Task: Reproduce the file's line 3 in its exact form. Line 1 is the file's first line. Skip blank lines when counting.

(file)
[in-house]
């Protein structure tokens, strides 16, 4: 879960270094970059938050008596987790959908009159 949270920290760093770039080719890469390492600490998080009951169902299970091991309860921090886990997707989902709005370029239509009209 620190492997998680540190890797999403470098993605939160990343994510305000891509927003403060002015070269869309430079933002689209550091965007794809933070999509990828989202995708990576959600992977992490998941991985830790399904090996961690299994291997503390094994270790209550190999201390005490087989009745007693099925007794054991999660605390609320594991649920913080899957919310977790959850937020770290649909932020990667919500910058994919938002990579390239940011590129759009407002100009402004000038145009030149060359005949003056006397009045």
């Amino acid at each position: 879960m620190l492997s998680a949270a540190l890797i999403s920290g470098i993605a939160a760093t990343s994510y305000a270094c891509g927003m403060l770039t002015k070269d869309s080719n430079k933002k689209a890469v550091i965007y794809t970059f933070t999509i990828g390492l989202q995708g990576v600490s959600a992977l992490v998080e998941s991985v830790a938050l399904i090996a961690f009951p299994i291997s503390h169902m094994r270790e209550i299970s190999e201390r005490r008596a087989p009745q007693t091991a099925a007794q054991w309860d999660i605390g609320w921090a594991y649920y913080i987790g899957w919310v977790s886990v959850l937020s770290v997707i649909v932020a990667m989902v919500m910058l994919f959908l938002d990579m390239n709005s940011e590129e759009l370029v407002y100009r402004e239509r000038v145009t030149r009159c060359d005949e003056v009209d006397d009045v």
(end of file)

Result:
């Amino acid at each position: 879960m620190l492997s998680a949270a540190l890797i999403s920290g470098i993605a939160a760093t990343s994510y305000a270094c891509g927003m403060l770039t002015k070269d869309s080719n430079k933002k689209a890469v550091i965007y794809t970059f933070t999509i990828g390492l989202q995708g990576v600490s959600a992977l992490v998080e998941s991985v830790a938050l399904i090996a961690f009951p299994i291997s503390h169902m094994r270790e209550i299970s190999e201390r005490r008596a087989p009745q007693t091991a099925a007794q054991w309860d999660i605390g609320w921090a594991y649920y913080i987790g899957w919310v977790s886990v959850l937020s770290v997707i649909v932020a990667m989902v919500m910058l994919f959908l938002d990579m390239n709005s940011e590129e759009l370029v407002y100009r402004e239509r000038v145009t030149r009159c060359d005949e003056v009209d006397d009045v």